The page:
Friday, February 21, 2020

Lake City braces for hazardous flooding risk

“It’s an interesting situation.”

By Alissa Johnson

Lake City has been making headlines across the state as it braces for the potential of hazardous flooding this spring. Local, regional, county and state officials—including the governor’s office—are working fast and furiously to get ahead of the situation, while also heading off another “clear and present danger,”the loss of income due to decreased tourism.

The situation has come about as the result of a trifecta of conditions: An above-average snow pack, avalanche debris and cold weather that has delayed spring runoff. According to Michael Davis, public information officer with the Hinsdale Unified Coordination Group, the degree of snowpack alone would be cause for concern.

“Our current snowpack is between 160 and 200 percent above average. As I understand it, this is a historical amount of snow. The last time it was close to this figure was 1984,” Davis said.

Added to that, however, is the debris left over from an unprecedented level of avalanche activity. Davis said a debris flow above Henson Creek, for example, is half a mile wide, is 200 to 300 feet deep and contains mature trees, boulders, ice and snow. Once the weather warms, that compressed mass of debris could become a debris flow.

“It is a totally different animal if we’re talking about a debris field of logs and trees as opposed to clear water,” Davis said.

Officials are concerned that the debris could cause a dam along the creek that would in turn cause water to back up and create pressure. If the pressure becomes great enough, it could cause the blockage to burst and create a debris flow into Lake City.

“We’ve got a ton of people working very hard to make sure that doesn’t happen,” Davis continued. “Everybody from the feds, the state and the county and local levels are looking at the situation and making plans.”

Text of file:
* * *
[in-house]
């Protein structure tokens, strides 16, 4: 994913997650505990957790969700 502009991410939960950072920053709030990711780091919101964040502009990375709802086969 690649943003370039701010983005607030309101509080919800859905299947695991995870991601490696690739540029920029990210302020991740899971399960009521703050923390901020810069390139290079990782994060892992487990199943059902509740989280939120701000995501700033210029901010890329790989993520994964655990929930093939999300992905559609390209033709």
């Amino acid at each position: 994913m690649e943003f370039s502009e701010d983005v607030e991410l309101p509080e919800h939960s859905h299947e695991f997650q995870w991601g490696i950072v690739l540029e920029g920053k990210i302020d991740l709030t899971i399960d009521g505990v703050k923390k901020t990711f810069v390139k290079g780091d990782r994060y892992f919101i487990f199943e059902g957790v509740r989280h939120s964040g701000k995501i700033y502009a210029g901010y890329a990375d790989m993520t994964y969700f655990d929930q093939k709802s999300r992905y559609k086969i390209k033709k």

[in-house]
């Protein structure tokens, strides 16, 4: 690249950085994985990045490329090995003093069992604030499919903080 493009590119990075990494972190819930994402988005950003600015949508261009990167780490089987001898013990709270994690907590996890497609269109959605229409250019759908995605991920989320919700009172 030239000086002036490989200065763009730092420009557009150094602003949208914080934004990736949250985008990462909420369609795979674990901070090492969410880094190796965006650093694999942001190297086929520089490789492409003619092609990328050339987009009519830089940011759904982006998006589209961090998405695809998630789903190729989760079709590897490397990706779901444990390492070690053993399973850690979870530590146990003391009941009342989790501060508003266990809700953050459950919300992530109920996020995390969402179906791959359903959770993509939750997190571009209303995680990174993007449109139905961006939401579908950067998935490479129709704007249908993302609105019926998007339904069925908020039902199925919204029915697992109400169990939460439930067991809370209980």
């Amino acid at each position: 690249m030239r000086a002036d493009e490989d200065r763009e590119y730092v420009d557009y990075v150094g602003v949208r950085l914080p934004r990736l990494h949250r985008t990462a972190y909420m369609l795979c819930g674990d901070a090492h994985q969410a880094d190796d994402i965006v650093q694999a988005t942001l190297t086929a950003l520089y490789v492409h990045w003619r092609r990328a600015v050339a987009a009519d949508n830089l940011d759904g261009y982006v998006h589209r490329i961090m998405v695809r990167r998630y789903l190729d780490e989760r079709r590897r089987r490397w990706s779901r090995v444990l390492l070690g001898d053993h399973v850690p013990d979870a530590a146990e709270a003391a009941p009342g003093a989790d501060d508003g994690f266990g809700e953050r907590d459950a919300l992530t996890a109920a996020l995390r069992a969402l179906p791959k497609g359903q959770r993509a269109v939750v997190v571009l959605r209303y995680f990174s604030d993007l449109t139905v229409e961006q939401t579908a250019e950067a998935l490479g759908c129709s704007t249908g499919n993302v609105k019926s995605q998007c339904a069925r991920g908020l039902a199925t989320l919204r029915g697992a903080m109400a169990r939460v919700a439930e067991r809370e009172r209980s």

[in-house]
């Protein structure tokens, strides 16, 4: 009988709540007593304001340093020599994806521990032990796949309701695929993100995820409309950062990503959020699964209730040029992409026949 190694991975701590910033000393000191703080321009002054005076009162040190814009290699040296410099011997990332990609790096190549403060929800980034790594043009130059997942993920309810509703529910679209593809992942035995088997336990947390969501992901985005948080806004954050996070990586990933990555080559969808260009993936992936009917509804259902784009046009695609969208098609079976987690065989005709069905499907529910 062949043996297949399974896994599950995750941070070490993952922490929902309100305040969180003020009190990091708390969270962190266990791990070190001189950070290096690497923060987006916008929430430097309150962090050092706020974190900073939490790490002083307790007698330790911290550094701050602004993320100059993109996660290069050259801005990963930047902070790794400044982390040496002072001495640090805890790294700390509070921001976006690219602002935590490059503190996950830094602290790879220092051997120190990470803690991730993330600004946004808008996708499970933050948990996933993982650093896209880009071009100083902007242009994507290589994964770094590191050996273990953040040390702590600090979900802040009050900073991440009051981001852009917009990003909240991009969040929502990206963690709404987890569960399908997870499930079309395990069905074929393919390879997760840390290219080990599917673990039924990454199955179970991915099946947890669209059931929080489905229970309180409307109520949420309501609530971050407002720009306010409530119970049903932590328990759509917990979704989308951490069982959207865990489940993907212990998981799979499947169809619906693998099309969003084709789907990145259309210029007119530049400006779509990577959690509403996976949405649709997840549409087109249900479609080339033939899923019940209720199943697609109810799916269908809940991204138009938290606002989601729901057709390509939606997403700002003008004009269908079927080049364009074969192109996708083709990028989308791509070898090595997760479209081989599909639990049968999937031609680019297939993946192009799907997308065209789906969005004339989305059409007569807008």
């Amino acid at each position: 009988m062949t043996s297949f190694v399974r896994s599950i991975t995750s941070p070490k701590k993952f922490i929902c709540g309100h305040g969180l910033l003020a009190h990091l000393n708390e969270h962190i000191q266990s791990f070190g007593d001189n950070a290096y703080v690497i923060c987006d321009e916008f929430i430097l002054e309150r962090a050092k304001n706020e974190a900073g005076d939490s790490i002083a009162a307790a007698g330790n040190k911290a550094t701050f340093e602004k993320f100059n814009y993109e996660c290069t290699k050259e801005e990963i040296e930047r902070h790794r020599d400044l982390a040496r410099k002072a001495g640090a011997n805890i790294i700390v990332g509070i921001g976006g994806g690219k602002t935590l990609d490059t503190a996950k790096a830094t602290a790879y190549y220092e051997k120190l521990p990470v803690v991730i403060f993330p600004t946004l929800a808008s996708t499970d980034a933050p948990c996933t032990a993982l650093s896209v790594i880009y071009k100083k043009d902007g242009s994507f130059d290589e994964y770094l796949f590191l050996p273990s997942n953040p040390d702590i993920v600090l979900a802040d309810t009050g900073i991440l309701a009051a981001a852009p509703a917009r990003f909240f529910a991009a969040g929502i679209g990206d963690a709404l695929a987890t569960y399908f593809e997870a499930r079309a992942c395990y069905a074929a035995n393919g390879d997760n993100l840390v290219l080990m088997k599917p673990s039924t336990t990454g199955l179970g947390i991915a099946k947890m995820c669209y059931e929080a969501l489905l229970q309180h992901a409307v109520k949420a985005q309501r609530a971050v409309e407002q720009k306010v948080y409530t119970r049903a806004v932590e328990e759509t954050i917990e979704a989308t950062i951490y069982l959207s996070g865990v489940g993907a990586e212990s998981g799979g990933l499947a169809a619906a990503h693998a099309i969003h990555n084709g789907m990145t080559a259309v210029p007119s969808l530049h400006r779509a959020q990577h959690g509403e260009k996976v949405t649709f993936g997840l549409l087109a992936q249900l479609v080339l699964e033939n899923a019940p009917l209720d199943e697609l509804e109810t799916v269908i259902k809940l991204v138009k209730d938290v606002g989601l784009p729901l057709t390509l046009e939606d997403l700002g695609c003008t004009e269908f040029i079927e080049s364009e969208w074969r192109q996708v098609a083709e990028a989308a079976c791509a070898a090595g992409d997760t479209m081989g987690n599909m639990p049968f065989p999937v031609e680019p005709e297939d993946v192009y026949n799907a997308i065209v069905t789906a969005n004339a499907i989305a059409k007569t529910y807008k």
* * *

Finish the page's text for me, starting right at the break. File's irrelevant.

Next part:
Contractors with heavy equipment are clearing avalanche debris, volunteers have filled 15,000 sand bags and the Army Corp of Engineers is surveying the community in order to make a plan and advise on the placement of those sand bags. According to the Hinsdale County website, “The Hinsdale County Board of Commissioners ratified a local disaster declaration, and Colorado Governor Polis has authorized an executive order for a state of emergency in Hinsdale County.”

Every option is on the table, Davis said, to mitigate the hazard and preparations are being made in case of the worst-case scenario. Collections at the Lake City Museum are being packed up and moved for safe-keeping, as are documents in the county office. And an evacuation plan has been put into place, though no evacuations have been required.

Gunnison County has also been assisting with preparations and mitigation. According to county manager Matthew Birnie, emergency management staff has been helping out as needed, including notifications, compiling a list of resources, and coordinating briefings with first responders in Gunnison County. The Gunnison County GIS [Geographical Information Servicers] manager also spent a day in Lake City helping map potential threats.

“If there is flooding, they will also move their Emergency Operations Center to our facility in the Public Safety Center,” he said.

Whether flooding occurs and when will be influenced by mitigation efforts as well as the weather.

“Historically, high runoff has been between June 1 and June 10, but we’re having an exceptionally cold season, pushing that date back. The National Weather Service has predicted that high runoff could be approximately June 18,” Davis said.

In the meantime, in addition to focusing on mitigation, Davis and other officials are trying to spread the word that Lake City is not currently flooding and is still safe to visit. As Davis pointed out, Lake City relies heavily on tourism and a significant decline in visitors has the potential to do even more damage.

“We’ve got the debris up in the mountains and the high snow pack and this sort of thing, and if everything lines up, that could harm the community—could,” Davis said. “On the other hand, if we’ve got all this scary media attention and people deciding not to come to Lake City—that are afraid to come here—that will hurt the community.”

The main message? Lake City is open for business. Restaurants, lodging and recreational services are all open, and the professionals analyzing and mitigating the potential floods are all staying there.

“If the professionals, who know more about the hazards the town faces than anyone else are comfortable staying in Lake City, visitors should know they have nothing to fear,” Davis said.

For information on road closures, current alerts and the evacuation plan go to

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